Time for Time Entry, Phishing, Cloud & Malpractice Risk

Hat tip to Simon Chester at Gowling WLG for pointing out: “Email fraudsters impersonate Clifford Chance UK managing partner” — 

  • “The Solicitors Regulation Authority (SRA) confirmed that a number of emails have been sent misusing the name of Clifford Chance and Michael Bates, the magic circle player’s UK managing partner. The phishing-style emails invite recipients to review an attachment, which isn’t attached, regarding a client matter, according to the regulator’s alert.”

These security topics are timely. Last week, watching a webinar on integrating client OCG compliance into time entry software, jogged my memory on the topic of time and technology risk, and I thought I would share a few items of note.

First, on the topic of billing compliance see also: “Block Billing Gets Attorney Suspended” — 

  • “Ronald D. Hassan is a lawyer who admittedly engaged in “value billing” and “block billing” to calculate the amounts owed to him by the Public Defender Services (PDS) for his court-appointed representation of criminal defendants. Mr. Hassan’s billing practices resulted in impractical absurdities such as billing thirty or more hours on multiple days. He was charged with violating two separate provisions of the West Virginia Rules of Professional Conduct.”

Another interesting story about law firm time software risk caught my eye a few months ago, and I found myself exploring a chain of articles and reading a malpractice complaint.

As is widely reported, targeted spear phishing attacks are a known and growing problem for the entire industry. And according to an ABA survey published last year, one in five law firms experience a “cyber incident.” It’s actually noted that 20% of firms reported being the object of a cyber attack. The actual number may be higher.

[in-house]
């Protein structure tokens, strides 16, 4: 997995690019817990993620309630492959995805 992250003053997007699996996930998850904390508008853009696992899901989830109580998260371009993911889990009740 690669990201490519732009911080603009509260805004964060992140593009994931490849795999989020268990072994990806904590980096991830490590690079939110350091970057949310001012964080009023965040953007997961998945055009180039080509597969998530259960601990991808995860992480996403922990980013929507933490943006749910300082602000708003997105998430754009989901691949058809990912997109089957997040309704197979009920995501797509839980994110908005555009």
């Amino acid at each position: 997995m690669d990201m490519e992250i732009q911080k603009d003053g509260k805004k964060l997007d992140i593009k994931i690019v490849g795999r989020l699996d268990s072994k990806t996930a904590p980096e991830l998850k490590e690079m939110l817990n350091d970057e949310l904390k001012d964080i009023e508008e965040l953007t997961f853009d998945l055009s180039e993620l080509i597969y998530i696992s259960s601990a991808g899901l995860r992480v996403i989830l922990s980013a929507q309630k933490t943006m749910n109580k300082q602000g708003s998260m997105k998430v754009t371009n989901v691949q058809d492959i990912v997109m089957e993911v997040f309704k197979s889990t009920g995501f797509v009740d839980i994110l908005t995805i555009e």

And, as reported this week in the Texas Lawbook: “Four out of five corporate law firms operating in Texas have experienced a “cyber incident” or an actual data breach during the past two years, according to an exclusive new Texas Lawbook survey.”

The ABA also noted this fascinating incident: “Law Firm Cybersecurity Breach Opens Door to Lawsuit,” which notes this case Shore et al v. Johnson & Bell, Ltd (described here, but you have to scroll):

  • “The class action against Chicago firm Johnson & Bell is understood to be the first in which a law firm has been accused of exposing client information and failing to protect client data through inadequate security.”

  • “In the former, the claim states that the defendant operates a Webtime service developed by Rippe & Kingston, which the claimants say has not been properly configured and is running out of date software.”

  • “The claim, which Johnson & Bell has publicly called ‘baseless’ and ‘specious’ and says it will fully defend, seeks to compel Johnson & Bell to ‘implement industry standard protocols; to allow an independent third party firm to conduct a security audit; to inform Johnson & Bell’s clients that their confidential information has been exposed; and damages.'”

The complete complaint makes an interesting read.

To be fair to the vendor, it looks like the 100 lawyer firm’s IT standards were allegedly lacking… they hadn’t updated their self-managed, internet-facing system in several years.

But merits of this particular matter aside, no firm or vendor wants to see itself subject to this type of public attention and scrutiny. Like any category of serious risk, it’s always prudent to ensure your firm has its internal processes defined and up to date. And equally important that vendors are working carefully to ensure issues like these are addressed —  and updates are actually being implemented by clients. (I type as my Windows system informs me a mandatory shutdown is imminent…)

If you liked this post, please share it: